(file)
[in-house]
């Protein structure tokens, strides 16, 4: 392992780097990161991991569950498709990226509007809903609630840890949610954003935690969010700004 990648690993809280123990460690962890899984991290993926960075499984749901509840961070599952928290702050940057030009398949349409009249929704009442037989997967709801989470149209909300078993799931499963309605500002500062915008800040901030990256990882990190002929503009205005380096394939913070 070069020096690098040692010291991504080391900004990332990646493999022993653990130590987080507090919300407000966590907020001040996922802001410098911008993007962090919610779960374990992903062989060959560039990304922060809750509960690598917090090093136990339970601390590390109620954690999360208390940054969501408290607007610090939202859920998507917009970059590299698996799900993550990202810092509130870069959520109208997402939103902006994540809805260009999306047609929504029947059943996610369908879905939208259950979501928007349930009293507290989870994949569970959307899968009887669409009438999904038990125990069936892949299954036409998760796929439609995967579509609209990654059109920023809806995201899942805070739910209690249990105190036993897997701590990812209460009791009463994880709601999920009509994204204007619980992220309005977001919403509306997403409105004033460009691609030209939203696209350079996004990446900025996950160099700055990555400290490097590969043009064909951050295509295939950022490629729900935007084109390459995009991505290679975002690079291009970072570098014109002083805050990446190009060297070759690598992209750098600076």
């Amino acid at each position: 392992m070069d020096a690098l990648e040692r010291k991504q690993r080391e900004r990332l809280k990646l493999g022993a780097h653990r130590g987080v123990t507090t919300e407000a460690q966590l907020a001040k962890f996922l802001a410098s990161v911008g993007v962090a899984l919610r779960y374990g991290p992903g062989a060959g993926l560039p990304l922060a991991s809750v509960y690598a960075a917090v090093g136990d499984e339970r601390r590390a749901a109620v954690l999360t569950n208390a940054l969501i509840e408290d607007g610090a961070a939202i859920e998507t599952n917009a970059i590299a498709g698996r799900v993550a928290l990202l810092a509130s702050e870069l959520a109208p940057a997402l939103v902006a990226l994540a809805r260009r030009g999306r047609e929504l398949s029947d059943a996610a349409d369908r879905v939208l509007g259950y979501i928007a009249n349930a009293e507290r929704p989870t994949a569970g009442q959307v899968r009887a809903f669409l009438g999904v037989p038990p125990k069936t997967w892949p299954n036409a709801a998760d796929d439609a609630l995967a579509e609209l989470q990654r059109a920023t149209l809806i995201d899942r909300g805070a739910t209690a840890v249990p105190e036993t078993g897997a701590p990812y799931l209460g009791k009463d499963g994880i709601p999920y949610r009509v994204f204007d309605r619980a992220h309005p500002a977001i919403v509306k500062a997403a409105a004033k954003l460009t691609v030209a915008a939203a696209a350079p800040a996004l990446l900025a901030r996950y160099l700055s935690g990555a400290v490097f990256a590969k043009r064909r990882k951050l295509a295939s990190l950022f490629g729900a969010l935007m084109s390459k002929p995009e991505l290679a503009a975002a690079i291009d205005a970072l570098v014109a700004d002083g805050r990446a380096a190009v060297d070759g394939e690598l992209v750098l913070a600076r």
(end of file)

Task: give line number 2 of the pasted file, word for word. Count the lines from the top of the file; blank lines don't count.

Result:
């Protein structure tokens, strides 16, 4: 392992780097990161991991569950498709990226509007809903609630840890949610954003935690969010700004 990648690993809280123990460690962890899984991290993926960075499984749901509840961070599952928290702050940057030009398949349409009249929704009442037989997967709801989470149209909300078993799931499963309605500002500062915008800040901030990256990882990190002929503009205005380096394939913070 070069020096690098040692010291991504080391900004990332990646493999022993653990130590987080507090919300407000966590907020001040996922802001410098911008993007962090919610779960374990992903062989060959560039990304922060809750509960690598917090090093136990339970601390590390109620954690999360208390940054969501408290607007610090939202859920998507917009970059590299698996799900993550990202810092509130870069959520109208997402939103902006994540809805260009999306047609929504029947059943996610369908879905939208259950979501928007349930009293507290989870994949569970959307899968009887669409009438999904038990125990069936892949299954036409998760796929439609995967579509609209990654059109920023809806995201899942805070739910209690249990105190036993897997701590990812209460009791009463994880709601999920009509994204204007619980992220309005977001919403509306997403409105004033460009691609030209939203696209350079996004990446900025996950160099700055990555400290490097590969043009064909951050295509295939950022490629729900935007084109390459995009991505290679975002690079291009970072570098014109002083805050990446190009060297070759690598992209750098600076």